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Area forecast discussion 
National Weather Service Taunton Massachusetts
715 am EST sun Jan 25 2015


Chilly and blustery conditions expected today. A major and
potentially historic winter storm will affect the region Monday
night into Tuesday may become impossible and life
threatening. Drier weather follows Wednesday into early
Thursday...but will have to watch for another chance of snow by
the end of the work week.


Near term /until 6 PM this evening/...

715 am update...

Band of middle level cloudiness covered our western zones along with
just a few snow flurries. This was associated with a cold front
that was crossing the region. Should see clouds scatter out later
this morning and afternoon behind the front.

Blustery and cold conditions...with the
expectation that daytime high temperatures are likely to occur about middle
day...with gradual cooling into the evening hours. Moderate mixing
support wind gusts 20-25 knots /25-30 miles per hour/ through the day.
Therefore...with temperatures in the upper 20s to middle 30s...wind chills are
likely dip back into the teens and 20s.


Short term /6 PM this evening through 6 PM Monday/...
weak nose of high pressure will crest across the region...associated
with a cold airmass. This cold blocking high pressure will be the
feature needed for the early week storm. The weakened pressure
gradient could allow for some radiational cooling...but increasing
cloudiness from the SW are likely to limit ability to radiate. In
any case...the increase in snowpack across the region should still
yield a cool night. Suspect some areas do dip below 0f in northwest
valleys...while the rest of the area falls back into the teens.

high pressure slides itself into place to the north during the morning.
Given it/S placement and location...and the fact that it is
associated with dewpoints starting in the low teens and single digits
Monday the slower timing of precipitation displayed by the
NAM/ECMWF. Therefore...only bring categorical probability of precipitation into the mix
by the evening timeframe Monday...suggesting that it will take some
time for snows to begin reaching the ground during the day on Monday.
Otherwise...expect only light accums by before Monday night mainly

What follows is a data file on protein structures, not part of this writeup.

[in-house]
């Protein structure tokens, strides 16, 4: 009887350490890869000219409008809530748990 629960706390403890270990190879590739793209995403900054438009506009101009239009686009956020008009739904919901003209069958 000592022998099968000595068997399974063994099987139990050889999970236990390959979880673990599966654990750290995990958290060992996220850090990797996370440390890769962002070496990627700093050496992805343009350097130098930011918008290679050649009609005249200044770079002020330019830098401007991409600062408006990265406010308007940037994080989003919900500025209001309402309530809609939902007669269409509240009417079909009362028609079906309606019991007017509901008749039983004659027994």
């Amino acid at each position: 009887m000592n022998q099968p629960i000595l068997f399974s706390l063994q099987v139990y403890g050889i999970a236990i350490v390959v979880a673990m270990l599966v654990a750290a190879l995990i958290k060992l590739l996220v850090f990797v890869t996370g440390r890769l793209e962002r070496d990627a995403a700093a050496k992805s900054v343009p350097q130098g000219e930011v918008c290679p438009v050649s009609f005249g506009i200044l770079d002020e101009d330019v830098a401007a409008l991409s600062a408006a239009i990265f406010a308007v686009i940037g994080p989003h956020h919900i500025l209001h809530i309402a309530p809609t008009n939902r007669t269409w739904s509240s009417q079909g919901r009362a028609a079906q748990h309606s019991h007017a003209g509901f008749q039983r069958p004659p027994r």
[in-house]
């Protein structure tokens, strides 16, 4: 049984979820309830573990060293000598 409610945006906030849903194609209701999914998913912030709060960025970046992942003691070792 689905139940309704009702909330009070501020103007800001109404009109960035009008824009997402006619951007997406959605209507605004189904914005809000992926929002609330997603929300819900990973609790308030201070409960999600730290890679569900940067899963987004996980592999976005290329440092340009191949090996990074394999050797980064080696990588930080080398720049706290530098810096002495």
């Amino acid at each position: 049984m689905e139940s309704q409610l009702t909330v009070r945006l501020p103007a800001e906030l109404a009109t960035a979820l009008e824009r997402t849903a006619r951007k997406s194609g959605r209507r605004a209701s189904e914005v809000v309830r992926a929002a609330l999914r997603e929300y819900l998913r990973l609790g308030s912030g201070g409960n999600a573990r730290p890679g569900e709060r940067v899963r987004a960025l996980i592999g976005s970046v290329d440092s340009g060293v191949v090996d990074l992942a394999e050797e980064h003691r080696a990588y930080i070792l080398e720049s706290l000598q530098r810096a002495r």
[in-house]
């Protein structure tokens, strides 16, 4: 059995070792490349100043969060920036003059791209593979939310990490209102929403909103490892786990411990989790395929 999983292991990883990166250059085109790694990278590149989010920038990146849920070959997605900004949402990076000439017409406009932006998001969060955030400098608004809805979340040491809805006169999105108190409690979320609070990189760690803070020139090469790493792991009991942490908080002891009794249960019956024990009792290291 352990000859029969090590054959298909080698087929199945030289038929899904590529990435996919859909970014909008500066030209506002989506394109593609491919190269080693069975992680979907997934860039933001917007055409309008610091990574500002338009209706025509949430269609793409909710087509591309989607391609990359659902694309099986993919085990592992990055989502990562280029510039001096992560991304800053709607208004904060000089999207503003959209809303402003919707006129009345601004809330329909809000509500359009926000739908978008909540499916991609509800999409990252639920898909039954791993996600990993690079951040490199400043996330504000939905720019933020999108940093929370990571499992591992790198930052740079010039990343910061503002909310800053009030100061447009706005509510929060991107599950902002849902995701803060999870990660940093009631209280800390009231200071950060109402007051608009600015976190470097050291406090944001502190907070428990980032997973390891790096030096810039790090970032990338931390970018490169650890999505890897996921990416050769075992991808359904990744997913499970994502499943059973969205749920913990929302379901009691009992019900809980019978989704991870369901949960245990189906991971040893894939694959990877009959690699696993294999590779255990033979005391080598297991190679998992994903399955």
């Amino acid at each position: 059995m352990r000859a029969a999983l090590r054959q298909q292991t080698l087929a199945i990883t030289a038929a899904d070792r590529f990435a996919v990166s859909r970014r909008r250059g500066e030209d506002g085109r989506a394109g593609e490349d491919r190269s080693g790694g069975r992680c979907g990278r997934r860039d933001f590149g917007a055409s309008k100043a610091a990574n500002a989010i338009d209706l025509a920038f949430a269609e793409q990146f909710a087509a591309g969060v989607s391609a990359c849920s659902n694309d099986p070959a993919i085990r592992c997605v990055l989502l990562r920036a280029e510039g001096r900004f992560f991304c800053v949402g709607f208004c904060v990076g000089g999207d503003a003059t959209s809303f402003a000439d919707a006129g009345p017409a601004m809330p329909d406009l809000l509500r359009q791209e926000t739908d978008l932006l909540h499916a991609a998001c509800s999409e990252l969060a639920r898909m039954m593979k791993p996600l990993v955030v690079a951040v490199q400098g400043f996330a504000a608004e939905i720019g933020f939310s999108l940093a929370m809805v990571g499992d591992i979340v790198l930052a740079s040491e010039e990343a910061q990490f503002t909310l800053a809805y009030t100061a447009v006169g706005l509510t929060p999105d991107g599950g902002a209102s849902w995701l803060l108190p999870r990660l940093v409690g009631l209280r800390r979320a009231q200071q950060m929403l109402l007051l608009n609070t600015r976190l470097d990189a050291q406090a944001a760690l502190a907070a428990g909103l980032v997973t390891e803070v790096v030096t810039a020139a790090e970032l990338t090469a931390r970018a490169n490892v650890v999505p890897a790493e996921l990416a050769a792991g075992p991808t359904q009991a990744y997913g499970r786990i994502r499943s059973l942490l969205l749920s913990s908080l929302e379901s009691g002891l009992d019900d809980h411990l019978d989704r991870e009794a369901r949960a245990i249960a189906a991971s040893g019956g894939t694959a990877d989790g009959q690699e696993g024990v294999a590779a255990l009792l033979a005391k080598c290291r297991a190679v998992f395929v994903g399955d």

across CT...SW Massachusetts and S Rhode Island. MOS highs likely a bit too warm given
the indication of wet bulb went a bit cooler. Winds
begin to pick up toward evening as well...but strongest winds are
not expected until later in the forecast.


Long term /Monday night through Saturday/...


* major to potentially historic winter storm Monday night into Tuesday night
* blizzard watch eastern Massachusetts/Rhode Island
* 1 to 2 feet of snow for many areas - locally higher amts possible
* damaging winds possible coast especially cape/islands - gusts 60 to 70 miles per hour
* significant coastal flooding possible along the eastern Massachusetts coast


This is pretty much a text book case for a major winter
storm/blizzard in southern New England. Potent shortwave dives
southeast closes off south of Long Island as low pressure bombs out
and tracks up the New England coast. The highly amplified pattern
will allow for a slow moving/long duration storm. In
addition...high pressure across eastern Canada will supply plenty of
cold air for the storm to work with so ptype will probably only be a
concern for the far southeast New England coast.

We are now quite confident that this will be a major winter storm
and it has the potential to become historic for some locations.
Will break down the various hazards in the next view paragraphs.

1) heavy snow/blizzard conditions/wind and ptype

The middle level low/S are closing off just south of southern New
England Monday night and Tuesday. That will probably put US near
ground zero for the heaviest snow. The models are in very good
agreement in showing 1 to 2 feet of snow for much of the region. Of
course there may be areas that exceed 2 feet where localized banding
sets up...but its too early to worry about that. Very strong
pressure gradient with 1035 mb high over eastern Canada and bombing
surface low will likely result in strong to damaging northeast wind
gusts of 45 to 60 miles per hour across eastern MA/RI. Gusts between 60 to 70
miles per hour expected across the cape/islands!

Will issue a blizzard watch for much of eastern Massachusetts/Rhode Island for 1 to 2
feet of snow and 40 to 60 miles per hour wind gusts. This looks to be a
serious winter storm and travel will likely become extremely
difficult to impossible with near zero visibility. Considerable
blowing and drifting snow also expected.

Across central and western Massachusetts/northern CT have issued a Winter Storm
Watch for 12 to 24 inches of snow. Its possible we may have to
upgrade some of that region to a blizzard watch/warning...but was
uncertain how much wind would mix down across that region and its
still a late 4th and 5th period event. We are also leaning towards
the western envelope of solutions at this time led the consistent
European model (ecmwf). If the storm trends east a bit...we may be overdone with our
snow accumulations across our western zones so something for later
shifts to watch.

The cape and islands present the most challenging forecast.
Depending on exact track of the storm...portions of the region may
mix with or change to rain for a time. If colder solutions verify